Recent concern over global pollinator declines has led to considerable research on the effects of pesticides on bees1, 2, 3, 4, 5. Although pesticides are typically not encountered at lethal levels in the field, there is growing evidence indicating that exposure to field-realistic levels can have sublethal effects on bees, affecting their foraging behaviour1, 6, 7, homing ability8, 9 and reproductive success2, 5. Bees are essential for the pollination of a wide variety of crops and the majority of wild flowering plants10, 11, 12, but until now research on pesticide effects has been limited to direct effects on bees themselves and not on the pollination services they provide. Here we show the first evidence to our knowledge that pesticide exposure can reduce the pollination services bumblebees deliver to apples, a crop of global economic importance. Bumblebee colonies exposed to a neonicotinoid pesticide provided lower visitation rates to apple trees and collected pollen less often. Most importantly, these pesticide-exposed colonies produced apples containing fewer seeds, demonstrating a reduced delivery of pollination services. Our results also indicate that reduced pollination service delivery is not due to pesticide-induced changes in individual bee behaviour, but most likely due to effects at the colony level. These findings show that pesticide exposure can impair the ability of bees to provide pollination services, with important implications for both the sustained delivery of stable crop yields and the functioning of natural ecosystems.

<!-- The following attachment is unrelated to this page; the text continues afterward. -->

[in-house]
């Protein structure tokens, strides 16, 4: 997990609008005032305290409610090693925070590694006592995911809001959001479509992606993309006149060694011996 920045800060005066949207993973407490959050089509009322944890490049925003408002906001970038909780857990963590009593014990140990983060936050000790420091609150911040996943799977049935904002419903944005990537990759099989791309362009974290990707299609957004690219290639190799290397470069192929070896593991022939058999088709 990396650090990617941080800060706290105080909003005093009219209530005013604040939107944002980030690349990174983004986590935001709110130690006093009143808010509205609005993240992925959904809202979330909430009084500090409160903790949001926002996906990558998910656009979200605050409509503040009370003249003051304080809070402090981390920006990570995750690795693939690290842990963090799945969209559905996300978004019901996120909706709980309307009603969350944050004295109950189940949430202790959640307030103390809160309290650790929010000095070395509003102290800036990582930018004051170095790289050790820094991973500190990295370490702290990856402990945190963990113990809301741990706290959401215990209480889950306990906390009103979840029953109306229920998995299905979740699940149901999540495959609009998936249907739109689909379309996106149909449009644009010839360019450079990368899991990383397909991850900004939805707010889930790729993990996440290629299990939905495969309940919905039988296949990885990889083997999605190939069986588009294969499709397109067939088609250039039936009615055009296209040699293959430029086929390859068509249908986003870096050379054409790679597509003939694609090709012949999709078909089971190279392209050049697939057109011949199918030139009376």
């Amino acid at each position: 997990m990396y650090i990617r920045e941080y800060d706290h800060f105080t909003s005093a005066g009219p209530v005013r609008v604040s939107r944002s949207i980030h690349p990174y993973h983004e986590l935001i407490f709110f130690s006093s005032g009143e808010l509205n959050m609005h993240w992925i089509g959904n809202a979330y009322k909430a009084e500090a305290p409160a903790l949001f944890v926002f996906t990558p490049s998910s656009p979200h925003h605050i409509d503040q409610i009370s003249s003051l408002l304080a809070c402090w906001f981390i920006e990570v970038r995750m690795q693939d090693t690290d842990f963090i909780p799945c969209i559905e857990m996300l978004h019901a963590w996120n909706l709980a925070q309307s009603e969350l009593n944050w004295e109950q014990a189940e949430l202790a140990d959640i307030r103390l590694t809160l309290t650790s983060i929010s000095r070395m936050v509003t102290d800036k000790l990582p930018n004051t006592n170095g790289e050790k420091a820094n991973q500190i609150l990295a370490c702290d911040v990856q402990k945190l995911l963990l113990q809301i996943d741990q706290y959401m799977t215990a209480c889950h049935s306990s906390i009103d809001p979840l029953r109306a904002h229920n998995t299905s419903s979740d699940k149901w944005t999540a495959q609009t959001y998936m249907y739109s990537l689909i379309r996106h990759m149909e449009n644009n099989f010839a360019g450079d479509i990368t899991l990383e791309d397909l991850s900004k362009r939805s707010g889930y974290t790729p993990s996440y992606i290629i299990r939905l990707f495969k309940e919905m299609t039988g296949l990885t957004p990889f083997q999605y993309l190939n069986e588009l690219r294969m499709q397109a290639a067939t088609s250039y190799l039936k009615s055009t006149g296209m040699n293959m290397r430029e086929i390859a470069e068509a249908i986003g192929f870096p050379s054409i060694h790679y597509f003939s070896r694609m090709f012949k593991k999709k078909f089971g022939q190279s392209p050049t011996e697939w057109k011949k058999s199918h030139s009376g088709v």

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Extended data figures and tables
Extended Data Figures
- Extended Data Figure 1: An example of the experimental setup at the Sonning Farm field site. (284 KB)
Experimental pollinator exclusion cages containing a bumblebee colony (located in the corner of the cage) and potted experimental apple trees are shown. Photos: D.A.S.
Extended Data Tables
- Supplementary Information (127 KB)
This file contains Supplementary text and references.